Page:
Should You Fear Symmetry?
The Chess.com member Addu_Chess asked:
I’ve read How to Reassess Your Chess, and I read about the various imbalances. But what if the position is symmetrical?
There are quite a few symmetrical openings, but it’s usually easy to end the symmetry if you’re Black.
Here are some examples:
In general, playing for blatant symmetry is risky business. For example:
As you can see, symmetry might seem safe and sound, but White does have the move and it might smite you at any moment.
Mr. Addu_Chess also mentioned how symmetry makes it hard to create imbalances. The truth is that, symmetry or no symmetry, if there are no weaknesses or imbalances, it’s your job to create them. In amateur chess both sides are (usually without knowing it) creating weakness in their own positions, but in professional chess the players won’t allow that to happen unless they get something good for themselves.
For example, your opponent gives up a square but his pieces become very active (a “give and take” situation). Or White allows his pawns to be doubled but he gets an open file in return.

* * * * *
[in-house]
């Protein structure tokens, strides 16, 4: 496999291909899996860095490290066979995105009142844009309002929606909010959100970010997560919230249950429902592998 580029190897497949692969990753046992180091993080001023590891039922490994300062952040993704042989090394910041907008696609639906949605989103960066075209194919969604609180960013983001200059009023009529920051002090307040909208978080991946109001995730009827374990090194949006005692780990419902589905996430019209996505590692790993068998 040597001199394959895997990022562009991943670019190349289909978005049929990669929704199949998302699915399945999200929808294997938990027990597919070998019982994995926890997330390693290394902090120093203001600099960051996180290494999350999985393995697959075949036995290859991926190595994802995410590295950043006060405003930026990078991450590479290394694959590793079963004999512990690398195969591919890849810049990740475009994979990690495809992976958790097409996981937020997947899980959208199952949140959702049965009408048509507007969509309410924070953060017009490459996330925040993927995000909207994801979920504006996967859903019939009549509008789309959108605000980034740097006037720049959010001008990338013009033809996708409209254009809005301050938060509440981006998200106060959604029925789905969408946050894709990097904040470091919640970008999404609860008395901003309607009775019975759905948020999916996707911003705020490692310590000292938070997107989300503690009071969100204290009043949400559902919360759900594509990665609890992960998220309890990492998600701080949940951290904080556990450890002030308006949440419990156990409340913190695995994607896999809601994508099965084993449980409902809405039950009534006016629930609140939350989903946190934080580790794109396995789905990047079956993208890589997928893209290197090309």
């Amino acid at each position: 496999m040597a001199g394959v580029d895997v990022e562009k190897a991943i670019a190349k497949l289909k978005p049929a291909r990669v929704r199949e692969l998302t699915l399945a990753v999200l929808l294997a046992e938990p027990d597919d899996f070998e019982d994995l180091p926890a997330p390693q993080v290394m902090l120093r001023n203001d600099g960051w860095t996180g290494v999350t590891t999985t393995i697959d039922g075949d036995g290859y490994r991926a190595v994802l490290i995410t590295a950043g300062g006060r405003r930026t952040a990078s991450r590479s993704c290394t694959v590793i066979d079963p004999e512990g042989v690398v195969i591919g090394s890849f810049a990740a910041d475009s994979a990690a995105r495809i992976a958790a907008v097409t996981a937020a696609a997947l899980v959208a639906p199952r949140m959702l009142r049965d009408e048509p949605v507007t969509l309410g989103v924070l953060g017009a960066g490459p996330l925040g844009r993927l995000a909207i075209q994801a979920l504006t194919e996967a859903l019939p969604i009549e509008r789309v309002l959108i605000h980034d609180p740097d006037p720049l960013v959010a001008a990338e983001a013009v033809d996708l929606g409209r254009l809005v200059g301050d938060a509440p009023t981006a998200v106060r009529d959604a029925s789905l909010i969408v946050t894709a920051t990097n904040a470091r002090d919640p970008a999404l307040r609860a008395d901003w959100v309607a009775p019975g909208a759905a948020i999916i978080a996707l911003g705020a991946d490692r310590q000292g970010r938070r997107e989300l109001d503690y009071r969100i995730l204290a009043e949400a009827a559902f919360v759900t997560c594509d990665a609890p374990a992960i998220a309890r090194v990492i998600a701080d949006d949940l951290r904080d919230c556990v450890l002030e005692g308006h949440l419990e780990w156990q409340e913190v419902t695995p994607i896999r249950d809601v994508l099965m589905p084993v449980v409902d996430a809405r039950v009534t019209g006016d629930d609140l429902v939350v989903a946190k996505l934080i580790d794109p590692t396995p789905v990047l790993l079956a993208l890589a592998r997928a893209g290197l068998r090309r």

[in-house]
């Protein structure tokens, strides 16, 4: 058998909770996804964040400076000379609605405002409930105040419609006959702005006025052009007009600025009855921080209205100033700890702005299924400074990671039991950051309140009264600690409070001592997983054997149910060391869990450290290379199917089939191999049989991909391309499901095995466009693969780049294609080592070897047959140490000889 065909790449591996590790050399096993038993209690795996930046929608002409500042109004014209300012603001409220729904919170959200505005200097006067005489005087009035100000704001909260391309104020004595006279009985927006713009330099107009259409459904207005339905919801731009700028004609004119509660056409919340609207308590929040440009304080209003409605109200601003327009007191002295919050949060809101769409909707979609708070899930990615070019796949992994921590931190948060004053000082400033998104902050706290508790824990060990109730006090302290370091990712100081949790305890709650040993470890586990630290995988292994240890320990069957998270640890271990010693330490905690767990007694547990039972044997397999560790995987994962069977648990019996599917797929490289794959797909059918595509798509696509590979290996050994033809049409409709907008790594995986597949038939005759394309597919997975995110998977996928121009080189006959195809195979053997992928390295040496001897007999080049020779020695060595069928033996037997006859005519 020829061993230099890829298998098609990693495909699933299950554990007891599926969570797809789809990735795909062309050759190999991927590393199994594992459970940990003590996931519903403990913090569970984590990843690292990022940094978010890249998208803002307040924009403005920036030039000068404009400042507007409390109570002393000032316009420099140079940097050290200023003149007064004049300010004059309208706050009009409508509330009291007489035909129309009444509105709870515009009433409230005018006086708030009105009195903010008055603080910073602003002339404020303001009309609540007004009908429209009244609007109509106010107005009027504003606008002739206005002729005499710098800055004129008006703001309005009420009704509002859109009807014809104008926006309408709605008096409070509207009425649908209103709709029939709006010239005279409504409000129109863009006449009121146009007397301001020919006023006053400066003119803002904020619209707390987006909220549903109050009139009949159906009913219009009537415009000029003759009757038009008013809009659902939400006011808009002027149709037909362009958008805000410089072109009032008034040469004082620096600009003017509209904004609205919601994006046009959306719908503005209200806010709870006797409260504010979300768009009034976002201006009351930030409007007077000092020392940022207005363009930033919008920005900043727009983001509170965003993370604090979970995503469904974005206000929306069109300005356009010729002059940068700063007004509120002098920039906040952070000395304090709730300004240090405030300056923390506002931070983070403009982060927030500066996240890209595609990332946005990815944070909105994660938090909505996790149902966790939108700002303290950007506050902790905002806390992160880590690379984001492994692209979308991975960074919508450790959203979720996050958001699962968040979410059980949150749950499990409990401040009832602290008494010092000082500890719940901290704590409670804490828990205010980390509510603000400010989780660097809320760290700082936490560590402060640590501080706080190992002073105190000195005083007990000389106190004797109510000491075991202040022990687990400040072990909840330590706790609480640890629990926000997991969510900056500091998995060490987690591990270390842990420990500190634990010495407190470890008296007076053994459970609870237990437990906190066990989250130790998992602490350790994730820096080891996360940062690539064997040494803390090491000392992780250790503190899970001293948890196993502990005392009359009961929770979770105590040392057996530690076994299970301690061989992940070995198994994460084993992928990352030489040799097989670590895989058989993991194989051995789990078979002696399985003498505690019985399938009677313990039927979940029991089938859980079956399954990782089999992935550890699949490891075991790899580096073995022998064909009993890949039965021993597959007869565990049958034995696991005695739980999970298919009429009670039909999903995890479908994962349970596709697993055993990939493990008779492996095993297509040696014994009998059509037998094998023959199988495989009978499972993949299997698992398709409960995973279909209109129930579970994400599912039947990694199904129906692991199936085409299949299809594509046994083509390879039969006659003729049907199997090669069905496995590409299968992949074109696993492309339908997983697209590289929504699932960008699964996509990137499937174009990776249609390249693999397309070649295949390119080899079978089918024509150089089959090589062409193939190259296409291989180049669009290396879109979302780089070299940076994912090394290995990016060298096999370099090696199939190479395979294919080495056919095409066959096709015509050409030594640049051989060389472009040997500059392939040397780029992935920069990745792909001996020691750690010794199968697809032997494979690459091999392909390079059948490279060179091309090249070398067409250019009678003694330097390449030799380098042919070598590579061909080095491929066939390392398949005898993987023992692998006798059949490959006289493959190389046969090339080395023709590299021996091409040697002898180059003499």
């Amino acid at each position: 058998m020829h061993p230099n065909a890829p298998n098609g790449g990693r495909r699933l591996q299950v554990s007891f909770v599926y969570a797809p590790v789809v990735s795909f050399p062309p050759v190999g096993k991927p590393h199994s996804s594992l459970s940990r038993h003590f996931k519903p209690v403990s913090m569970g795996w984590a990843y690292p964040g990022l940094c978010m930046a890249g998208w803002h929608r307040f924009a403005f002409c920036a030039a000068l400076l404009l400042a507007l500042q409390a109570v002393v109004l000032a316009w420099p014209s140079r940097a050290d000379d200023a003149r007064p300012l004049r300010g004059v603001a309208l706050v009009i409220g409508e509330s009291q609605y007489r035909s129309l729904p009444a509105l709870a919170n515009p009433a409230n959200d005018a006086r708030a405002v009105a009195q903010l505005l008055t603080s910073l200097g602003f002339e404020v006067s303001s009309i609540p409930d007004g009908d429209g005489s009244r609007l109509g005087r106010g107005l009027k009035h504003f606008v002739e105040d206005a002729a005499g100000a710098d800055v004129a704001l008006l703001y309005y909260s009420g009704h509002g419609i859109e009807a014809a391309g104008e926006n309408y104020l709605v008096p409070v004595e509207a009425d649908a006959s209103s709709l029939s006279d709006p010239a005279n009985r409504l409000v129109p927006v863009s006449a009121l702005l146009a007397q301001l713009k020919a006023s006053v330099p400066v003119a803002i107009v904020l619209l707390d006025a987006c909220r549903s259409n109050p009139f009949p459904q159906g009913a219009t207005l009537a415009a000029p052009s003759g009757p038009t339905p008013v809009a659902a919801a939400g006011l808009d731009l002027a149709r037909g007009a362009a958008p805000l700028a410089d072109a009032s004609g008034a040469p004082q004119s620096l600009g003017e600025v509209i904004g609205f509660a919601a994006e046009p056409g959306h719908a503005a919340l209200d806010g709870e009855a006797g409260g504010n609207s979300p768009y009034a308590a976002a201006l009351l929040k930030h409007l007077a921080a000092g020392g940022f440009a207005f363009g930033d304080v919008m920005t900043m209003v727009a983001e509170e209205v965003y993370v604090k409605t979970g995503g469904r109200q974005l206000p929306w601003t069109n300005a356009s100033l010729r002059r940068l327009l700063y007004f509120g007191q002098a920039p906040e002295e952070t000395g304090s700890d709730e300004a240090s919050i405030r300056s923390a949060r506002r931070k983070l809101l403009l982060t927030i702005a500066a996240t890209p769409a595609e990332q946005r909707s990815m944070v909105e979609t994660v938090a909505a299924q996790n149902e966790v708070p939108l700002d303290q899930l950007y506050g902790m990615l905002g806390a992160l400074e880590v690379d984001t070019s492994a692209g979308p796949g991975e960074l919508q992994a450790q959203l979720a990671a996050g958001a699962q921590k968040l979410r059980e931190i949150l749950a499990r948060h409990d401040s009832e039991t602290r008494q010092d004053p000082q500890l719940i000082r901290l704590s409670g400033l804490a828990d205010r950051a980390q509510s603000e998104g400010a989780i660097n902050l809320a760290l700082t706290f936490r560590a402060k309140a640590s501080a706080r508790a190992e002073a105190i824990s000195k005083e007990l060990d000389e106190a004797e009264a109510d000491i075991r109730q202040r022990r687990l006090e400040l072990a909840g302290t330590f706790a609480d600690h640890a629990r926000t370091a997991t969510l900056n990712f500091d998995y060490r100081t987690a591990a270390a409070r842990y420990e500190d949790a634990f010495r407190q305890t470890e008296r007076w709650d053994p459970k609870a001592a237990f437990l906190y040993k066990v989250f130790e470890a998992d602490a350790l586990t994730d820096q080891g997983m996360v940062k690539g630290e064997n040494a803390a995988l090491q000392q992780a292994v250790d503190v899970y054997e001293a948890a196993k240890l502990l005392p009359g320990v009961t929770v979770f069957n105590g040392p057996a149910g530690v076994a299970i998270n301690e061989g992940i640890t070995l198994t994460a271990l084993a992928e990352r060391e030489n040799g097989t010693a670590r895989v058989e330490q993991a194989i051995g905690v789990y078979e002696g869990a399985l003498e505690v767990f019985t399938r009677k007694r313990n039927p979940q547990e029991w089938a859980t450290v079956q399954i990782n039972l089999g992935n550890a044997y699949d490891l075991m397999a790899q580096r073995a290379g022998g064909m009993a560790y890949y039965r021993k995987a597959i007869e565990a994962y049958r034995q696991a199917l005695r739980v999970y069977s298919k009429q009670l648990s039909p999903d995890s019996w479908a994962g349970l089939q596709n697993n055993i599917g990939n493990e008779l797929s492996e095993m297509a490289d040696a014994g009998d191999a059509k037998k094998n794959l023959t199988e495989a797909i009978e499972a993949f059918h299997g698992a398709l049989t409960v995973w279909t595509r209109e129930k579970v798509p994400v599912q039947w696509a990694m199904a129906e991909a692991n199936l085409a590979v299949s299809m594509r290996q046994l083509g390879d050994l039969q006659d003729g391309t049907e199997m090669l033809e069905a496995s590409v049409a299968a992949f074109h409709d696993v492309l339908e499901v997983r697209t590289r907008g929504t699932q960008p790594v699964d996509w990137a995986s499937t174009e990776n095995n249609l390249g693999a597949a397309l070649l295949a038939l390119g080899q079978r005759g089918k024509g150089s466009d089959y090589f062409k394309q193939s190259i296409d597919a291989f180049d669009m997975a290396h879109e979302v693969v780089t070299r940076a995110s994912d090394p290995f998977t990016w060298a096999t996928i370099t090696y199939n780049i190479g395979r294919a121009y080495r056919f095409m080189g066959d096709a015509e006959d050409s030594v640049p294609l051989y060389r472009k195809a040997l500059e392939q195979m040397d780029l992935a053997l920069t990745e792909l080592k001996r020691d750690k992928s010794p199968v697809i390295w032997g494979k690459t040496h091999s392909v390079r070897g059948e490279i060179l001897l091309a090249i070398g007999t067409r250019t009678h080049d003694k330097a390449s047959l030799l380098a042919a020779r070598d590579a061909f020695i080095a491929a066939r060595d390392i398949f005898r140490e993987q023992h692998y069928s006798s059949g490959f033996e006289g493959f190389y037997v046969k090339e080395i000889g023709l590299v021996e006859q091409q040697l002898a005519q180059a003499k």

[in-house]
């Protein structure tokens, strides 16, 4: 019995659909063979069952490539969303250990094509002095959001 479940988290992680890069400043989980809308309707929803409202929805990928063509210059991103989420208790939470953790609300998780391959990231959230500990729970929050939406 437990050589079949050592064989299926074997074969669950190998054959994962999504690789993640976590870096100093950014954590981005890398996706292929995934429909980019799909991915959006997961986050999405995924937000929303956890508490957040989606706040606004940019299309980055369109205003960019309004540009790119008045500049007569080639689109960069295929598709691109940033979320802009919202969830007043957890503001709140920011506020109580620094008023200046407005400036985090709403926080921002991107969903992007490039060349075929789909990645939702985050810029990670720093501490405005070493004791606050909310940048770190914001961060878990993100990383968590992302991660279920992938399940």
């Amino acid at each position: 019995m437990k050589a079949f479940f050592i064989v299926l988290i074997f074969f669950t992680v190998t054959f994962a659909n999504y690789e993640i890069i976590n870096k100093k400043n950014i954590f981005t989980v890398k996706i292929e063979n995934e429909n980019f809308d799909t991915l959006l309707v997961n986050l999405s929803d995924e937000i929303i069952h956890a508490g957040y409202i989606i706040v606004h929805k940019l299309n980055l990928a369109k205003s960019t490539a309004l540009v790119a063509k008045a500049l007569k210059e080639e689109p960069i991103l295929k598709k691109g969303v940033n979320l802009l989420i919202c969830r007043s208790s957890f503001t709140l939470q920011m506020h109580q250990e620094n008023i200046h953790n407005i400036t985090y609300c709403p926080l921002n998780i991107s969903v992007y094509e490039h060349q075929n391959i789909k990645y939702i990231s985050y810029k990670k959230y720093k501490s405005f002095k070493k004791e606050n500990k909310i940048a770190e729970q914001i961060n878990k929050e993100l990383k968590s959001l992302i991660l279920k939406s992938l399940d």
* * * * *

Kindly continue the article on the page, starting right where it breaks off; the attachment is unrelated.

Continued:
One must wonder why White allowed his pawn structure to be damaged. In fact, the c3-pawn is a clear target and the e5-pawn can also be kicked. However, White has his own positive imbalances: The e5-pawn gives White a central space advantage. White also has a lead in development. And White’s pieces are aiming at Black’s kingside.
In other words, Black has a static plus while White has space and a dynamic plus.
Play might go like this:
BLACK PLAYS 10...Qa5
BLACK PLAYS 10...Be7
I would recommend that, if you are following your opponent’s moves, don’t overdo it!
A few symmetrical moves is fine, but at some point you need to step off that path and create your own plans and imbalances.